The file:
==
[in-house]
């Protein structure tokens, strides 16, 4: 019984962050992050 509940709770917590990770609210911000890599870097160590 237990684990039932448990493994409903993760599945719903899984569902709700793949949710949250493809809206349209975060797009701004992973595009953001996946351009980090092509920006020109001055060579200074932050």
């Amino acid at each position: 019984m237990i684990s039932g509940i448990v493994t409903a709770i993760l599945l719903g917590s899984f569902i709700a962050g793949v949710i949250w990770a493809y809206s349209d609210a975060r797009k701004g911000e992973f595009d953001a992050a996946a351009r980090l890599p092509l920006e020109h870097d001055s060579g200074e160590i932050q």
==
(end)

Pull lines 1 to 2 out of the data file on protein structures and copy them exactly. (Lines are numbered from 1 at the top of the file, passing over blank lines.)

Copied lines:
[in-house]
């Protein structure tokens, strides 16, 4: 019984962050992050 509940709770917590990770609210911000890599870097160590 237990684990039932448990493994409903993760599945719903899984569902709700793949949710949250493809809206349209975060797009701004992973595009953001996946351009980090092509920006020109001055060579200074932050």